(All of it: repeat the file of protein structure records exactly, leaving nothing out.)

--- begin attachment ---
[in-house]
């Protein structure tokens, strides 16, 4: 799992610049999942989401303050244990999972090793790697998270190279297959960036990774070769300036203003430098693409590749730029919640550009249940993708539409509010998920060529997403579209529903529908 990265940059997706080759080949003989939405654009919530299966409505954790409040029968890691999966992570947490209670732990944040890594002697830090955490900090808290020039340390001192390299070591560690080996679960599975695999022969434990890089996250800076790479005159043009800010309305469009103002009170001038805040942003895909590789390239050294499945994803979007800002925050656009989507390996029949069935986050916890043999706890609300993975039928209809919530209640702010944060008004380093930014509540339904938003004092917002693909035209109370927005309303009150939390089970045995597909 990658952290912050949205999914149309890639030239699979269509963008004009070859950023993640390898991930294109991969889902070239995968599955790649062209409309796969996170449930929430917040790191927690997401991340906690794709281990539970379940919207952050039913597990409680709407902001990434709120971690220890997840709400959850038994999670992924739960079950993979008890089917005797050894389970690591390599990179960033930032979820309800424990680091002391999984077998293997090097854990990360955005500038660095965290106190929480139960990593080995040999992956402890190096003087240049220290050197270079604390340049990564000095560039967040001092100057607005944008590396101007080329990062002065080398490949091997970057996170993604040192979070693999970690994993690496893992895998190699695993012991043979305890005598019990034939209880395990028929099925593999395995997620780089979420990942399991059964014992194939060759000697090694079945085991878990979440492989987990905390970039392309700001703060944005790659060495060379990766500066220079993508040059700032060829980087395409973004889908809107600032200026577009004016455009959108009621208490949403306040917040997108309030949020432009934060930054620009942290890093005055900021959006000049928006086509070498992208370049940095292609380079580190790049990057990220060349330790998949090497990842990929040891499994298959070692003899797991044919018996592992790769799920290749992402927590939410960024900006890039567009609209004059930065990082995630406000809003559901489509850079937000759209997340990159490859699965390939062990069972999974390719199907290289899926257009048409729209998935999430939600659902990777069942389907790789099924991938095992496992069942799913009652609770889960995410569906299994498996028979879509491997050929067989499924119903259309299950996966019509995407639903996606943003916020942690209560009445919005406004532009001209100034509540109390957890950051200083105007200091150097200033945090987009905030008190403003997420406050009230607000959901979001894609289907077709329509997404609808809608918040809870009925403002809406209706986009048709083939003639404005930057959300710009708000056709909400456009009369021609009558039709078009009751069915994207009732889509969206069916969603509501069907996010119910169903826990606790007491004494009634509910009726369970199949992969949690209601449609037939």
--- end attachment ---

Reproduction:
[in-house]
């Protein structure tokens, strides 16, 4: 799992610049999942989401303050244990999972090793790697998270190279297959960036990774070769300036203003430098693409590749730029919640550009249940993708539409509010998920060529997403579209529903529908 990265940059997706080759080949003989939405654009919530299966409505954790409040029968890691999966992570947490209670732990944040890594002697830090955490900090808290020039340390001192390299070591560690080996679960599975695999022969434990890089996250800076790479005159043009800010309305469009103002009170001038805040942003895909590789390239050294499945994803979007800002925050656009989507390996029949069935986050916890043999706890609300993975039928209809919530209640702010944060008004380093930014509540339904938003004092917002693909035209109370927005309303009150939390089970045995597909 990658952290912050949205999914149309890639030239699979269509963008004009070859950023993640390898991930294109991969889902070239995968599955790649062209409309796969996170449930929430917040790191927690997401991340906690794709281990539970379940919207952050039913597990409680709407902001990434709120971690220890997840709400959850038994999670992924739960079950993979008890089917005797050894389970690591390599990179960033930032979820309800424990680091002391999984077998293997090097854990990360955005500038660095965290106190929480139960990593080995040999992956402890190096003087240049220290050197270079604390340049990564000095560039967040001092100057607005944008590396101007080329990062002065080398490949091997970057996170993604040192979070693999970690994993690496893992895998190699695993012991043979305890005598019990034939209880395990028929099925593999395995997620780089979420990942399991059964014992194939060759000697090694079945085991878990979440492989987990905390970039392309700001703060944005790659060495060379990766500066220079993508040059700032060829980087395409973004889908809107600032200026577009004016455009959108009621208490949403306040917040997108309030949020432009934060930054620009942290890093005055900021959006000049928006086509070498992208370049940095292609380079580190790049990057990220060349330790998949090497990842990929040891499994298959070692003899797991044919018996592992790769799920290749992402927590939410960024900006890039567009609209004059930065990082995630406000809003559901489509850079937000759209997340990159490859699965390939062990069972999974390719199907290289899926257009048409729209998935999430939600659902990777069942389907790789099924991938095992496992069942799913009652609770889960995410569906299994498996028979879509491997050929067989499924119903259309299950996966019509995407639903996606943003916020942690209560009445919005406004532009001209100034509540109390957890950051200083105007200091150097200033945090987009905030008190403003997420406050009230607000959901979001894609289907077709329509997404609808809608918040809870009925403002809406209706986009048709083939003639404005930057959300710009708000056709909400456009009369021609009558039709078009009751069915994207009732889509969206069916969603509501069907996010119910169903826990606790007491004494009634509910009726369970199949992969949690209601449609037939």